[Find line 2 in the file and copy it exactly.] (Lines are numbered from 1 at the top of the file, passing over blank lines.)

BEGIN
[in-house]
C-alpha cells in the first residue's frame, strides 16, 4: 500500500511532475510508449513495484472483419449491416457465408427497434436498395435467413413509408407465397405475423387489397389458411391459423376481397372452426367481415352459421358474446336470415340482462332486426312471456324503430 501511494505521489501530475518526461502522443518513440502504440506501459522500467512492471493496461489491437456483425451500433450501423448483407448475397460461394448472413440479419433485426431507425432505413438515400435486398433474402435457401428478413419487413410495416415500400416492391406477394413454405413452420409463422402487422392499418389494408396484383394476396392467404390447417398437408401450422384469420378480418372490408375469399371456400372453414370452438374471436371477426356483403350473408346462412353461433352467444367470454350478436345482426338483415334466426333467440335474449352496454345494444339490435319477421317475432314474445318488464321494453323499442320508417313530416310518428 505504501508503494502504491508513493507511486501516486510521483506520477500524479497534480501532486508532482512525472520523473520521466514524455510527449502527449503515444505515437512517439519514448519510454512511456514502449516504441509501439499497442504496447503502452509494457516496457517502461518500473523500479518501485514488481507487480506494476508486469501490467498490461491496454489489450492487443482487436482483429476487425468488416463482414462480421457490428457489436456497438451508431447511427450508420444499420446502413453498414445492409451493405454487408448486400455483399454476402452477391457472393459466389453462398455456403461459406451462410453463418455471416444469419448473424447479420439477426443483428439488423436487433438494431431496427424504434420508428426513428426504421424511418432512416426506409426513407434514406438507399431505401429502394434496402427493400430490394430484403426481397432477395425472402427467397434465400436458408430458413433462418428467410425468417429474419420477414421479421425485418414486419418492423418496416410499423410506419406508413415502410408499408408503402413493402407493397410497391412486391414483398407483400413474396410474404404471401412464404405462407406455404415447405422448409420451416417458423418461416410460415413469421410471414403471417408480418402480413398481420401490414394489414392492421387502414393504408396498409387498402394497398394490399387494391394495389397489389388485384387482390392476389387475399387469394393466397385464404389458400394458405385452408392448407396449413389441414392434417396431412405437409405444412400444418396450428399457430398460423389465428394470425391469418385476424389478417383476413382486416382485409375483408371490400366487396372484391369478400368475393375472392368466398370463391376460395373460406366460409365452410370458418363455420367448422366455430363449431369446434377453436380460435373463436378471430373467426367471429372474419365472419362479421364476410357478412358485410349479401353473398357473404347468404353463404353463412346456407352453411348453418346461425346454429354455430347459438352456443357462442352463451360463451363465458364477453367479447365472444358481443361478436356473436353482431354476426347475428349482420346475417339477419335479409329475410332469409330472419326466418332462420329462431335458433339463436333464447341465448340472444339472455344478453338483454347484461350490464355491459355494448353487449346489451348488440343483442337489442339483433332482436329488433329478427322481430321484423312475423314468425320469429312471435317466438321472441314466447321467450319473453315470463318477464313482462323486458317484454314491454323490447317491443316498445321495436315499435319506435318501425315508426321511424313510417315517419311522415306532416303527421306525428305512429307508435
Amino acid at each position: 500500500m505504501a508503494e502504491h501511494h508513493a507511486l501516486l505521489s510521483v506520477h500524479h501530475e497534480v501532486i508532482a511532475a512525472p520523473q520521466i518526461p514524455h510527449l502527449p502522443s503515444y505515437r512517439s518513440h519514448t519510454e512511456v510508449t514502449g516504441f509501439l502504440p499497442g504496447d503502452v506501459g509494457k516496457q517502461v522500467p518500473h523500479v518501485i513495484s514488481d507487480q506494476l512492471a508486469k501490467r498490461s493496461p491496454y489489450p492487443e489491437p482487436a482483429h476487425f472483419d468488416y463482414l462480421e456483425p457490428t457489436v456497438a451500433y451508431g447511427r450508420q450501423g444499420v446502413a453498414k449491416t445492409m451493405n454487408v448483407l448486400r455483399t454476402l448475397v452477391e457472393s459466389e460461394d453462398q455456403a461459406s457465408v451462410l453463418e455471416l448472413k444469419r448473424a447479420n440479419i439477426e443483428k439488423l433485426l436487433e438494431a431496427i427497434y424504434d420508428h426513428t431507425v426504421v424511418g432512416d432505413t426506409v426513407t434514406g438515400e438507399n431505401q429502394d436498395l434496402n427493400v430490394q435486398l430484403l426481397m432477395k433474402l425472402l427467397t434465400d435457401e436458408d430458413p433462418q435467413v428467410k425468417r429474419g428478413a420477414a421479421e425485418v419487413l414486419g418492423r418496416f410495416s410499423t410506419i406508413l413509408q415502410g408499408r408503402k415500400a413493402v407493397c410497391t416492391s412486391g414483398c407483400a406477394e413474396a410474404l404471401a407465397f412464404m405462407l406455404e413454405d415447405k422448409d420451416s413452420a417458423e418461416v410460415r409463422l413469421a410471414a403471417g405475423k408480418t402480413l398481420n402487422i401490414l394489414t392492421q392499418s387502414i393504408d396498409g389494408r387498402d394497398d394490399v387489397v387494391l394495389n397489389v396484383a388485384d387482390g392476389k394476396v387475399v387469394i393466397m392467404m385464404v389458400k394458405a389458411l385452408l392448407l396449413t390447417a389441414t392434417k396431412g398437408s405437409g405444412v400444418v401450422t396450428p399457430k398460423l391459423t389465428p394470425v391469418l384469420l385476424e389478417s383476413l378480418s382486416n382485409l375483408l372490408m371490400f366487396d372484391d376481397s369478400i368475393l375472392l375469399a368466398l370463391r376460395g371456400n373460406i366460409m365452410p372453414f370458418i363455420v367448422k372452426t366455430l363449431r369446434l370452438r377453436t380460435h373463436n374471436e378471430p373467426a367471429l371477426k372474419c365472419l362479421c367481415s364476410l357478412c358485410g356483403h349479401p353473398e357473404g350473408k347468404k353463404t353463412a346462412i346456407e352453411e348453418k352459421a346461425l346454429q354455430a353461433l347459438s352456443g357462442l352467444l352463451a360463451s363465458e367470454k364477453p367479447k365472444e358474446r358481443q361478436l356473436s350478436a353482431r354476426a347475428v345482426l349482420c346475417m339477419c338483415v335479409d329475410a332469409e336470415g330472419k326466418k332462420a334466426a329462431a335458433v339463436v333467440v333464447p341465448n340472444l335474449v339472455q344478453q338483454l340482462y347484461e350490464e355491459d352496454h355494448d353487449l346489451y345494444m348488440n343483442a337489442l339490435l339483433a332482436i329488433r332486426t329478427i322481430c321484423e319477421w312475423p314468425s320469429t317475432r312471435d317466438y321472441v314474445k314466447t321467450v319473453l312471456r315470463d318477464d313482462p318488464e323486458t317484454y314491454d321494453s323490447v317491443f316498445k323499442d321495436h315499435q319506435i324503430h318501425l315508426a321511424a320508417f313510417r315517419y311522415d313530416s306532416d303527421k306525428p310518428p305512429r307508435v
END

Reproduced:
C-alpha cells in the first residue's frame, strides 16, 4: 500500500511532475510508449513495484472483419449491416457465408427497434436498395435467413413509408407465397405475423387489397389458411391459423376481397372452426367481415352459421358474446336470415340482462332486426312471456324503430 501511494505521489501530475518526461502522443518513440502504440506501459522500467512492471493496461489491437456483425451500433450501423448483407448475397460461394448472413440479419433485426431507425432505413438515400435486398433474402435457401428478413419487413410495416415500400416492391406477394413454405413452420409463422402487422392499418389494408396484383394476396392467404390447417398437408401450422384469420378480418372490408375469399371456400372453414370452438374471436371477426356483403350473408346462412353461433352467444367470454350478436345482426338483415334466426333467440335474449352496454345494444339490435319477421317475432314474445318488464321494453323499442320508417313530416310518428 505504501508503494502504491508513493507511486501516486510521483506520477500524479497534480501532486508532482512525472520523473520521466514524455510527449502527449503515444505515437512517439519514448519510454512511456514502449516504441509501439499497442504496447503502452509494457516496457517502461518500473523500479518501485514488481507487480506494476508486469501490467498490461491496454489489450492487443482487436482483429476487425468488416463482414462480421457490428457489436456497438451508431447511427450508420444499420446502413453498414445492409451493405454487408448486400455483399454476402452477391457472393459466389453462398455456403461459406451462410453463418455471416444469419448473424447479420439477426443483428439488423436487433438494431431496427424504434420508428426513428426504421424511418432512416426506409426513407434514406438507399431505401429502394434496402427493400430490394430484403426481397432477395425472402427467397434465400436458408430458413433462418428467410425468417429474419420477414421479421425485418414486419418492423418496416410499423410506419406508413415502410408499408408503402413493402407493397410497391412486391414483398407483400413474396410474404404471401412464404405462407406455404415447405422448409420451416417458423418461416410460415413469421410471414403471417408480418402480413398481420401490414394489414392492421387502414393504408396498409387498402394497398394490399387494391394495389397489389388485384387482390392476389387475399387469394393466397385464404389458400394458405385452408392448407396449413389441414392434417396431412405437409405444412400444418396450428399457430398460423389465428394470425391469418385476424389478417383476413382486416382485409375483408371490400366487396372484391369478400368475393375472392368466398370463391376460395373460406366460409365452410370458418363455420367448422366455430363449431369446434377453436380460435373463436378471430373467426367471429372474419365472419362479421364476410357478412358485410349479401353473398357473404347468404353463404353463412346456407352453411348453418346461425346454429354455430347459438352456443357462442352463451360463451363465458364477453367479447365472444358481443361478436356473436353482431354476426347475428349482420346475417339477419335479409329475410332469409330472419326466418332462420329462431335458433339463436333464447341465448340472444339472455344478453338483454347484461350490464355491459355494448353487449346489451348488440343483442337489442339483433332482436329488433329478427322481430321484423312475423314468425320469429312471435317466438321472441314466447321467450319473453315470463318477464313482462323486458317484454314491454323490447317491443316498445321495436315499435319506435318501425315508426321511424313510417315517419311522415306532416303527421306525428305512429307508435